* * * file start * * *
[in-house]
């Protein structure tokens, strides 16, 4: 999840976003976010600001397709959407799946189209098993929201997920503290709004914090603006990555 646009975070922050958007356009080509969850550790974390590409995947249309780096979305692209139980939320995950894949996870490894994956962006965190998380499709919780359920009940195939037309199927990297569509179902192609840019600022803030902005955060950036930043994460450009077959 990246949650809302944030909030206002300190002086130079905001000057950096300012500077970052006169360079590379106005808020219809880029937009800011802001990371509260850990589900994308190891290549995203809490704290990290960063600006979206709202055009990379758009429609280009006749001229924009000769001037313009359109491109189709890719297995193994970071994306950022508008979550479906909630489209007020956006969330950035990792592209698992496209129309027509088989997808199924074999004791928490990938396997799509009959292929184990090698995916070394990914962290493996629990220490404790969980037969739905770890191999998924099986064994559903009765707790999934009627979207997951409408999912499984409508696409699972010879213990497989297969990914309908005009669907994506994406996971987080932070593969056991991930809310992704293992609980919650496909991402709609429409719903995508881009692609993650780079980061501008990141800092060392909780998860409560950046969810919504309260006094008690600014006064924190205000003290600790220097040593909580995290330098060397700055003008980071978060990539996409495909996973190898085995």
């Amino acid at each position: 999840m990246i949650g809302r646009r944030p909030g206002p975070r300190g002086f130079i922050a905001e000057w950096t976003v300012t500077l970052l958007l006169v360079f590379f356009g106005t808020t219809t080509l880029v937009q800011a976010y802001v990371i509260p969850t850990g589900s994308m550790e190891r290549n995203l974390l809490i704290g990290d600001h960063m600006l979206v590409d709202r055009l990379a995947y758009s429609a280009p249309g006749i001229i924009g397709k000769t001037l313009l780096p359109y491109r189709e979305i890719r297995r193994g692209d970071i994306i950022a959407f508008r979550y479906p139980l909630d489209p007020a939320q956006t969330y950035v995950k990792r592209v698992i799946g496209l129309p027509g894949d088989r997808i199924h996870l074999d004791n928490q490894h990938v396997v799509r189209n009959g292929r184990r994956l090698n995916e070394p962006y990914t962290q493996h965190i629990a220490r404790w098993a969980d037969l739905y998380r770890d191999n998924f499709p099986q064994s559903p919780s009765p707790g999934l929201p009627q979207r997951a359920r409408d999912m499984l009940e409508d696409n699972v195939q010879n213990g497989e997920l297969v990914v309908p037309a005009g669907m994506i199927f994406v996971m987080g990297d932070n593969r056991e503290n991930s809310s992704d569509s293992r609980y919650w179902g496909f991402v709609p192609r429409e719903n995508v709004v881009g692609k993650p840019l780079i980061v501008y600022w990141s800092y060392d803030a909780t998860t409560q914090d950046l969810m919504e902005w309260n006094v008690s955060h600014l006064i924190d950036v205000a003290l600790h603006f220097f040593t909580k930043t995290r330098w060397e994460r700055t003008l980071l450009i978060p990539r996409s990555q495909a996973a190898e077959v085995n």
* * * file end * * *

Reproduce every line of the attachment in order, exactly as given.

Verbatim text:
[in-house]
């Protein structure tokens, strides 16, 4: 999840976003976010600001397709959407799946189209098993929201997920503290709004914090603006990555 646009975070922050958007356009080509969850550790974390590409995947249309780096979305692209139980939320995950894949996870490894994956962006965190998380499709919780359920009940195939037309199927990297569509179902192609840019600022803030902005955060950036930043994460450009077959 990246949650809302944030909030206002300190002086130079905001000057950096300012500077970052006169360079590379106005808020219809880029937009800011802001990371509260850990589900994308190891290549995203809490704290990290960063600006979206709202055009990379758009429609280009006749001229924009000769001037313009359109491109189709890719297995193994970071994306950022508008979550479906909630489209007020956006969330950035990792592209698992496209129309027509088989997808199924074999004791928490990938396997799509009959292929184990090698995916070394990914962290493996629990220490404790969980037969739905770890191999998924099986064994559903009765707790999934009627979207997951409408999912499984409508696409699972010879213990497989297969990914309908005009669907994506994406996971987080932070593969056991991930809310992704293992609980919650496909991402709609429409719903995508881009692609993650780079980061501008990141800092060392909780998860409560950046969810919504309260006094008690600014006064924190205000003290600790220097040593909580995290330098060397700055003008980071978060990539996409495909996973190898085995």
């Amino acid at each position: 999840m990246i949650g809302r646009r944030p909030g206002p975070r300190g002086f130079i922050a905001e000057w950096t976003v300012t500077l970052l958007l006169v360079f590379f356009g106005t808020t219809t080509l880029v937009q800011a976010y802001v990371i509260p969850t850990g589900s994308m550790e190891r290549n995203l974390l809490i704290g990290d600001h960063m600006l979206v590409d709202r055009l990379a995947y758009s429609a280009p249309g006749i001229i924009g397709k000769t001037l313009l780096p359109y491109r189709e979305i890719r297995r193994g692209d970071i994306i950022a959407f508008r979550y479906p139980l909630d489209p007020a939320q956006t969330y950035v995950k990792r592209v698992i799946g496209l129309p027509g894949d088989r997808i199924h996870l074999d004791n928490q490894h990938v396997v799509r189209n009959g292929r184990r994956l090698n995916e070394p962006y990914t962290q493996h965190i629990a220490r404790w098993a969980d037969l739905y998380r770890d191999n998924f499709p099986q064994s559903p919780s009765p707790g999934l929201p009627q979207r997951a359920r409408d999912m499984l009940e409508d696409n699972v195939q010879n213990g497989e997920l297969v990914v309908p037309a005009g669907m994506i199927f994406v996971m987080g990297d932070n593969r056991e503290n991930s809310s992704d569509s293992r609980y919650w179902g496909f991402v709609p192609r429409e719903n995508v709004v881009g692609k993650p840019l780079i980061v501008y600022w990141s800092y060392d803030a909780t998860t409560q914090d950046l969810m919504e902005w309260n006094v008690s955060h600014l006064i924190d950036v205000a003290l600790h603006f220097f040593t909580k930043t995290r330098w060397e994460r700055t003008l980071l450009i978060p990539r996409s990555q495909a996973a190898e077959v085995n």